Wednesday, May 16, 2007

What is CME/CHE?

Someone sent me an email after looking at my website; she wanted to know what CME was and why it was important. That’s a good question.

CME, or continuing medical education is usually called CHE, continuing health education in Canada. This type of education helps healthcare professionals stay up-to-date with their practice. To be able to continue practicing, healthcare governing bodies dictate that you must have a certain amount of continuing education credits over a set period of time. This is to ensure that professionals learn about new techniques, discoveries, and generally what is going on in their specialty.

CME or CHE programs are supposed to be written in an unbiased, evidence-based fashion. They’re not advertising for a specific product. In Canada, this is strictly enforced by different organizations that oversee the whole process, ensuring that the material that ends up in front of the healthcare professionals is truly educational.

When someone is writing CME/CHE programs, they can be writing for print, video, audio, live presentations, lectures, or really just about any format that will transfer information from one person to another. The advantage to this is that the company that wants this program out can choose to do it in an educational form that’s best for their target audience. Or, they can choose to have the same program written in more than one form so that the audience can choose which learning type they would like to have.

The writer doesn’t have to be a physician, nurse, or other healthcare professional to write CME/CHE programs. However, the writer does have to understand how to present the material in such a way that the healthcare professional will understand. The best programs are written by people who understand how their target audience thinks and learns. If you can get into the mind of your learner, you have a much better chance of writing the information in such a way that it will be absorbed easily.

I’ve been asked how someone gets into CME/CHE writing. I just happened in to it and I think that is how a lot of CME/CHE writers get in to it. Unless you are somehow exposed to these programs, chances are you wouldn’t even know that they exist. So, if something like this interests you, my suggestion would be to ask around and see what companies do CME/CHE programs. See if you can get your foot in the door by doing other types of writing for them. Or, perhaps if you have editing experience, you could get into an agency or company that way.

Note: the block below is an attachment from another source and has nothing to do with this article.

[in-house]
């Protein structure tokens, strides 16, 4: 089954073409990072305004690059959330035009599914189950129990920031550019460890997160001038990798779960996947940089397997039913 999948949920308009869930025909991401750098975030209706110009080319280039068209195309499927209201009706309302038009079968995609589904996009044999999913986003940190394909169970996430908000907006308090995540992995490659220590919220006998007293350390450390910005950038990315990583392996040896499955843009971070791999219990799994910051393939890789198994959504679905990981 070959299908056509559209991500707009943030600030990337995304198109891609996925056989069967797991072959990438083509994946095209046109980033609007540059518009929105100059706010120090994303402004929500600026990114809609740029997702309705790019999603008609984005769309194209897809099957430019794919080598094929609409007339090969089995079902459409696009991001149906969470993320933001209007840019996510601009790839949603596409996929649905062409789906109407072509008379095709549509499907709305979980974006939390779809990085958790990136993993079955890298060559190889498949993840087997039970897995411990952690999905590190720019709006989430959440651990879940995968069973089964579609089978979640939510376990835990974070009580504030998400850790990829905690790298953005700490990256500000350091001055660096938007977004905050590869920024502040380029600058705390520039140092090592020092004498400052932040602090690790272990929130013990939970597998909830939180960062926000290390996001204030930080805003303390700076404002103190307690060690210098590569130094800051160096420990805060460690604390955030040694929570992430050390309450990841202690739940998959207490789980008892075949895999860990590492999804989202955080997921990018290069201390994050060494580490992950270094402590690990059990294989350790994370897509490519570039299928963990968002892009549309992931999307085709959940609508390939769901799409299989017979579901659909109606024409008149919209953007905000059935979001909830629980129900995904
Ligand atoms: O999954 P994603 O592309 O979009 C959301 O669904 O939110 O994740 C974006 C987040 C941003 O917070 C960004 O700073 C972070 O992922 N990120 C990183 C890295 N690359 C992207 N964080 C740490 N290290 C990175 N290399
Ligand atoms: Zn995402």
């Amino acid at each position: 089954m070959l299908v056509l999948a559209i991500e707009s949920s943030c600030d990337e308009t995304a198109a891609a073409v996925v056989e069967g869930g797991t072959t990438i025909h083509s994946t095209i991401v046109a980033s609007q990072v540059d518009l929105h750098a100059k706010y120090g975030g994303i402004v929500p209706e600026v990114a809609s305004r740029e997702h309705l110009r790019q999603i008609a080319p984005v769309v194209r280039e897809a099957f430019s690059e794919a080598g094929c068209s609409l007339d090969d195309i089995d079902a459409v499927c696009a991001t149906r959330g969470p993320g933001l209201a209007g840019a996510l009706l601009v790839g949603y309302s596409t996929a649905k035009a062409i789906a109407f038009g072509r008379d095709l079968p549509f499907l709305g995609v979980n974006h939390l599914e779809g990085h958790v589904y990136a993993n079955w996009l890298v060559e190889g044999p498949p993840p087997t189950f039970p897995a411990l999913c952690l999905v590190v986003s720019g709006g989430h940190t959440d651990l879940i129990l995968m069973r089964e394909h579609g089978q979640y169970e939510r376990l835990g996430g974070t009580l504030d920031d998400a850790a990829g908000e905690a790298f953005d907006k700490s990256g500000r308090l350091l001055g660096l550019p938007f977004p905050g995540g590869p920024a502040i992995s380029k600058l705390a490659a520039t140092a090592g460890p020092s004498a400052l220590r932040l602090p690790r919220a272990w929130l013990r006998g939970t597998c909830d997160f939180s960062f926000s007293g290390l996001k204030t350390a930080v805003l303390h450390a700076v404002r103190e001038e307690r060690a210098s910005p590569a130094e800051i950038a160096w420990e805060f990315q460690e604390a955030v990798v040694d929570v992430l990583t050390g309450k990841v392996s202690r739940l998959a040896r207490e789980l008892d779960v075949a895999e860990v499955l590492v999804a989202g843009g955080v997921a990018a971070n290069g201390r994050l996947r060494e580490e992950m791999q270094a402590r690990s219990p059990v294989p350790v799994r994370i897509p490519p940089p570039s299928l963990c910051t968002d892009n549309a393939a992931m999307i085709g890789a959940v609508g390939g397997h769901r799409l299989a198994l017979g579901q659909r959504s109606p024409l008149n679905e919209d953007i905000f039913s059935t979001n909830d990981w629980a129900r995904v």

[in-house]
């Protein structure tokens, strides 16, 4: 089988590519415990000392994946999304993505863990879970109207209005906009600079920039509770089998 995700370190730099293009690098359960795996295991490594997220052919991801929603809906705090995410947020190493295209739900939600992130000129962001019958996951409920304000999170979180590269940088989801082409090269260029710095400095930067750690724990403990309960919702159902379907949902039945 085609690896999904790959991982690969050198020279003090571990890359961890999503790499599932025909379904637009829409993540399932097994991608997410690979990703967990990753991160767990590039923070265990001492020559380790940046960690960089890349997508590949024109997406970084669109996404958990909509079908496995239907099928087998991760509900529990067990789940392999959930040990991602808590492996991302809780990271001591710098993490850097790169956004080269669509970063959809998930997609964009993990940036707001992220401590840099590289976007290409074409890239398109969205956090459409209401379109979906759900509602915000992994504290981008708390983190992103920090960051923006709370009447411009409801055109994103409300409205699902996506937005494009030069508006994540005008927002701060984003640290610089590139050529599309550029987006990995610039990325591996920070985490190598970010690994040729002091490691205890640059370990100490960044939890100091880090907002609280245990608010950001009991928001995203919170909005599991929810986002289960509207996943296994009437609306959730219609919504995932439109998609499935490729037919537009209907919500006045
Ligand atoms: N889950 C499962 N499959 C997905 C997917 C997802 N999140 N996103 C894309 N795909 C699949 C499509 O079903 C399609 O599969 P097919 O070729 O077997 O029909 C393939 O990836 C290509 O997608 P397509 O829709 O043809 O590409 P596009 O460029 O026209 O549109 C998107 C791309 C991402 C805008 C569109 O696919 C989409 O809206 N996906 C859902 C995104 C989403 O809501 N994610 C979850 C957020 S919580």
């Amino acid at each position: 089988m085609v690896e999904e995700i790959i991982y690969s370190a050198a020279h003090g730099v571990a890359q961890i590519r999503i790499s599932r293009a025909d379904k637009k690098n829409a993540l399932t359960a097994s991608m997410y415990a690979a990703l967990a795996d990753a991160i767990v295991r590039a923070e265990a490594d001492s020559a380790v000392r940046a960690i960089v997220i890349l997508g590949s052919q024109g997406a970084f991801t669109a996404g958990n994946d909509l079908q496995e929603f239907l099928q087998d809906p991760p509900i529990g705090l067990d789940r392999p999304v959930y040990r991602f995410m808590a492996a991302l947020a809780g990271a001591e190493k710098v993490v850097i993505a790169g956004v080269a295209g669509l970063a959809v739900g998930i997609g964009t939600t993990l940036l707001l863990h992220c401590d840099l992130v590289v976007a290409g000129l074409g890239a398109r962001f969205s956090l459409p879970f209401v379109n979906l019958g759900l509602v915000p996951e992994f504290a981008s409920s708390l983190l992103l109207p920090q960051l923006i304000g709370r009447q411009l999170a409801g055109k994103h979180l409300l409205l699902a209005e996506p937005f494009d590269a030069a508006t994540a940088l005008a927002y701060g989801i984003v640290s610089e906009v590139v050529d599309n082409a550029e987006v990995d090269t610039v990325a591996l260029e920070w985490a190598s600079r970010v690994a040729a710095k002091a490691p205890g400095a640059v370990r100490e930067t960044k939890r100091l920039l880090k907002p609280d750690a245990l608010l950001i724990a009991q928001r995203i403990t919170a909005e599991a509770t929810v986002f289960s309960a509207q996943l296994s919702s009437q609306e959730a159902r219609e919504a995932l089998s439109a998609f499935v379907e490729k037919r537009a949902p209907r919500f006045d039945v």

You might want to look at local universities to see if there are courses offered in medical writing; this could expose you to other avenues that you may not have thought of.

Although I like CME/CHE work. My favourite work is patient education. I love writing patient education. I love the idea of helping people understand things, especially medical things because they can be so frightening. Once something is explained in clear and easy-to-understand, people seem to be so much more relaxed and receptive to what is going to happen next – even if they’re facing something serious. However, if patient education isn’t available, I do like the CME/CHE material. It’s teaching and I think, somewhere deep down, I’m a closet teacher. I studied adult education for a while, I also studied Teaching English as a Second Language, and I did teach it for a while. Oh, and I taught first aid too. So, it all seems to tie together, doesn’t it?

News for today:
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